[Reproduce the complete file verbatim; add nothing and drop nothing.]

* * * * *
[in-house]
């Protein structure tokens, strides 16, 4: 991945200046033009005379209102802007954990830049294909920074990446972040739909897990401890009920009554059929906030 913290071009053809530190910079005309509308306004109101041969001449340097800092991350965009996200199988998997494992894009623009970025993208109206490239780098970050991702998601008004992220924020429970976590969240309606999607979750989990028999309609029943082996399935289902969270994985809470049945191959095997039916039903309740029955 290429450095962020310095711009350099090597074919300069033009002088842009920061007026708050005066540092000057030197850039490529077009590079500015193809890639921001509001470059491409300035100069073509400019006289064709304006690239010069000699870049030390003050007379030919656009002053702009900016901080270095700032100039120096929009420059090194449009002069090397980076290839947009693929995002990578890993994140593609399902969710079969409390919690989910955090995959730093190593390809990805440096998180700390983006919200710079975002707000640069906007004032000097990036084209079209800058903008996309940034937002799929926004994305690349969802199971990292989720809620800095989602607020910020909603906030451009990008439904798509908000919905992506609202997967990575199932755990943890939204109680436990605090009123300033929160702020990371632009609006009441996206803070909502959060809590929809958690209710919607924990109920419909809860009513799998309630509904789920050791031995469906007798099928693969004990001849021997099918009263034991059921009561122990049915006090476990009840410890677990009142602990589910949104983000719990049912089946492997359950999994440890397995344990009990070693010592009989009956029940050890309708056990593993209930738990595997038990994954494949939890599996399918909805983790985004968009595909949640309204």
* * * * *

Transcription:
[in-house]
């Protein structure tokens, strides 16, 4: 991945200046033009005379209102802007954990830049294909920074990446972040739909897990401890009920009554059929906030 913290071009053809530190910079005309509308306004109101041969001449340097800092991350965009996200199988998997494992894009623009970025993208109206490239780098970050991702998601008004992220924020429970976590969240309606999607979750989990028999309609029943082996399935289902969270994985809470049945191959095997039916039903309740029955 290429450095962020310095711009350099090597074919300069033009002088842009920061007026708050005066540092000057030197850039490529077009590079500015193809890639921001509001470059491409300035100069073509400019006289064709304006690239010069000699870049030390003050007379030919656009002053702009900016901080270095700032100039120096929009420059090194449009002069090397980076290839947009693929995002990578890993994140593609399902969710079969409390919690989910955090995959730093190593390809990805440096998180700390983006919200710079975002707000640069906007004032000097990036084209079209800058903008996309940034937002799929926004994305690349969802199971990292989720809620800095989602607020910020909603906030451009990008439904798509908000919905992506609202997967990575199932755990943890939204109680436990605090009123300033929160702020990371632009609006009441996206803070909502959060809590929809958690209710919607924990109920419909809860009513799998309630509904789920050791031995469906007798099928693969004990001849021997099918009263034991059921009561122990049915006090476990009840410890677990009142602990589910949104983000719990049912089946492997359950999994440890397995344990009990070693010592009989009956029940050890309708056990593993209930738990595997038990994954494949939890599996399918909805983790985004968009595909949640309204």